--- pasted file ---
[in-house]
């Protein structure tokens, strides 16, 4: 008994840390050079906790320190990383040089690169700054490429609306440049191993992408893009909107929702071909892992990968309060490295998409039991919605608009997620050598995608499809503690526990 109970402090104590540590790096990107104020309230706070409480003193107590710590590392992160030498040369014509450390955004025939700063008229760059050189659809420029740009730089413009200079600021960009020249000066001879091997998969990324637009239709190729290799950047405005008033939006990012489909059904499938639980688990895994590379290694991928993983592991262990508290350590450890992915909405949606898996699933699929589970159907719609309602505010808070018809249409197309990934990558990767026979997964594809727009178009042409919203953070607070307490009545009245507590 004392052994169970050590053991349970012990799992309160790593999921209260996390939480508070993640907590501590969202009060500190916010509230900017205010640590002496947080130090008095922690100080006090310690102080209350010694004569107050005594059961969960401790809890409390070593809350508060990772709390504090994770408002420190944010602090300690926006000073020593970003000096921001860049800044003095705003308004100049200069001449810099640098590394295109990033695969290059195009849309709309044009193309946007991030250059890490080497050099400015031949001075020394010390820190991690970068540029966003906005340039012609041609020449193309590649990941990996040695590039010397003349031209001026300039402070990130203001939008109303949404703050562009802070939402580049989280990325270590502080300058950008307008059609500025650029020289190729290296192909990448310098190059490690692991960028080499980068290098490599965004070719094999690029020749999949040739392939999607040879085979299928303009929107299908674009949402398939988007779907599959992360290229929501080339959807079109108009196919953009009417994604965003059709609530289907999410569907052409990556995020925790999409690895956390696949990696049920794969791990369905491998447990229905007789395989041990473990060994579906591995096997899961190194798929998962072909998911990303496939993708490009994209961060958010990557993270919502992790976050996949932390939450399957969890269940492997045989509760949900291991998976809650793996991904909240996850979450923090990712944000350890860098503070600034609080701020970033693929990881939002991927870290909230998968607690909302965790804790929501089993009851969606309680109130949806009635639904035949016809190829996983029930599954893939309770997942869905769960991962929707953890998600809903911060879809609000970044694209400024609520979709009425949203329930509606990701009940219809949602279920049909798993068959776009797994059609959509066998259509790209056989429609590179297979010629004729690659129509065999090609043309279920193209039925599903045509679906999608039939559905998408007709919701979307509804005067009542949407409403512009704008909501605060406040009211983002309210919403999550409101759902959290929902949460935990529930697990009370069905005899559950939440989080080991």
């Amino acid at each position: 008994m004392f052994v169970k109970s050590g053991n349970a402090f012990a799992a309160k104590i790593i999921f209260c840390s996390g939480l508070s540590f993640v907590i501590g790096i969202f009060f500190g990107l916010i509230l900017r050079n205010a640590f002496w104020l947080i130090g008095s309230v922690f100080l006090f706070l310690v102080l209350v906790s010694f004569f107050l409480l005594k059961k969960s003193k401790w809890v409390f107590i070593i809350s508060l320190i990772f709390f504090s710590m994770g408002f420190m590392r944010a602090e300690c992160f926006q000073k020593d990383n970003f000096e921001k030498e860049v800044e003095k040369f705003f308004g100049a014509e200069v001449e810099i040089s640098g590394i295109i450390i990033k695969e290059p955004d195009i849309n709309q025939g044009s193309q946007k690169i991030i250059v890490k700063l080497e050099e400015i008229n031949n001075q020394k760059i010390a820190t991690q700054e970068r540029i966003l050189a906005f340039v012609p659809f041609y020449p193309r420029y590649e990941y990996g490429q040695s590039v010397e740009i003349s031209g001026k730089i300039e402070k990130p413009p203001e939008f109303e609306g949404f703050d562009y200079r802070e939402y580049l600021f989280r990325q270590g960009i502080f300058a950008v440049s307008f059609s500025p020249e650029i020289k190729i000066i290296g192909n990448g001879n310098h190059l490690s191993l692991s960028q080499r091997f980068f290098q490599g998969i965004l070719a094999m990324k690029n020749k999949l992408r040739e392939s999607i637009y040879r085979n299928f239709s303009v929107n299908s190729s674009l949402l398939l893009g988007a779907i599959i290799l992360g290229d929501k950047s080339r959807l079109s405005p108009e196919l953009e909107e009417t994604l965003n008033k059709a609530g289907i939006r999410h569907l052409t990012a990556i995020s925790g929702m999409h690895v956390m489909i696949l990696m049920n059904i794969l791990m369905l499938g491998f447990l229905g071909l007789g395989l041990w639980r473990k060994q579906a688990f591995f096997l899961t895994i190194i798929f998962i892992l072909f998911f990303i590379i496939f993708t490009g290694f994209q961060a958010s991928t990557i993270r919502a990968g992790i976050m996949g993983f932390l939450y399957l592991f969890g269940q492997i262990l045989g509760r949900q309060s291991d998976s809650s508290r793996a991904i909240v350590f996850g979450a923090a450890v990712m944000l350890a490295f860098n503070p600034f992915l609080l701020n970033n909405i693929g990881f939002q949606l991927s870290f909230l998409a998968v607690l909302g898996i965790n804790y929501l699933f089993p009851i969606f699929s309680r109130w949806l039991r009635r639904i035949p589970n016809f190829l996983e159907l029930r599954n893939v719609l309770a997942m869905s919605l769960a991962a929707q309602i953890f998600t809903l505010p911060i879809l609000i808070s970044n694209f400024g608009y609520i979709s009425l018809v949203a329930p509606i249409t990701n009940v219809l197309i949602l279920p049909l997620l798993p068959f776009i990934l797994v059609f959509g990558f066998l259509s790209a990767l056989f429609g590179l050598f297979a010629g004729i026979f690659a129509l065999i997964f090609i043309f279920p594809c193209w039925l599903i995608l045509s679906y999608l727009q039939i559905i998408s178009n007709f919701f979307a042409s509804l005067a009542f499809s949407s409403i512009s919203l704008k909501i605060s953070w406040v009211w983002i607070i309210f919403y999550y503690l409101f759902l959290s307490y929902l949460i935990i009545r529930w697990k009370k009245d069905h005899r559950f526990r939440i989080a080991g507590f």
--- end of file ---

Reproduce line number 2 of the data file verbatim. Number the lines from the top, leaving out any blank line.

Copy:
């Protein structure tokens, strides 16, 4: 008994840390050079906790320190990383040089690169700054490429609306440049191993992408893009909107929702071909892992990968309060490295998409039991919605608009997620050598995608499809503690526990 109970402090104590540590790096990107104020309230706070409480003193107590710590590392992160030498040369014509450390955004025939700063008229760059050189659809420029740009730089413009200079600021960009020249000066001879091997998969990324637009239709190729290799950047405005008033939006990012489909059904499938639980688990895994590379290694991928993983592991262990508290350590450890992915909405949606898996699933699929589970159907719609309602505010808070018809249409197309990934990558990767026979997964594809727009178009042409919203953070607070307490009545009245507590 004392052994169970050590053991349970012990799992309160790593999921209260996390939480508070993640907590501590969202009060500190916010509230900017205010640590002496947080130090008095922690100080006090310690102080209350010694004569107050005594059961969960401790809890409390070593809350508060990772709390504090994770408002420190944010602090300690926006000073020593970003000096921001860049800044003095705003308004100049200069001449810099640098590394295109990033695969290059195009849309709309044009193309946007991030250059890490080497050099400015031949001075020394010390820190991690970068540029966003906005340039012609041609020449193309590649990941990996040695590039010397003349031209001026300039402070990130203001939008109303949404703050562009802070939402580049989280990325270590502080300058950008307008059609500025650029020289190729290296192909990448310098190059490690692991960028080499980068290098490599965004070719094999690029020749999949040739392939999607040879085979299928303009929107299908674009949402398939988007779907599959992360290229929501080339959807079109108009196919953009009417994604965003059709609530289907999410569907052409990556995020925790999409690895956390696949990696049920794969791990369905491998447990229905007789395989041990473990060994579906591995096997899961190194798929998962072909998911990303496939993708490009994209961060958010990557993270919502992790976050996949932390939450399957969890269940492997045989509760949900291991998976809650793996991904909240996850979450923090990712944000350890860098503070600034609080701020970033693929990881939002991927870290909230998968607690909302965790804790929501089993009851969606309680109130949806009635639904035949016809190829996983029930599954893939309770997942869905769960991962929707953890998600809903911060879809609000970044694209400024609520979709009425949203329930509606990701009940219809949602279920049909798993068959776009797994059609959509066998259509790209056989429609590179297979010629004729690659129509065999090609043309279920193209039925599903045509679906999608039939559905998408007709919701979307509804005067009542949407409403512009704008909501605060406040009211983002309210919403999550409101759902959290929902949460935990529930697990009370069905005899559950939440989080080991």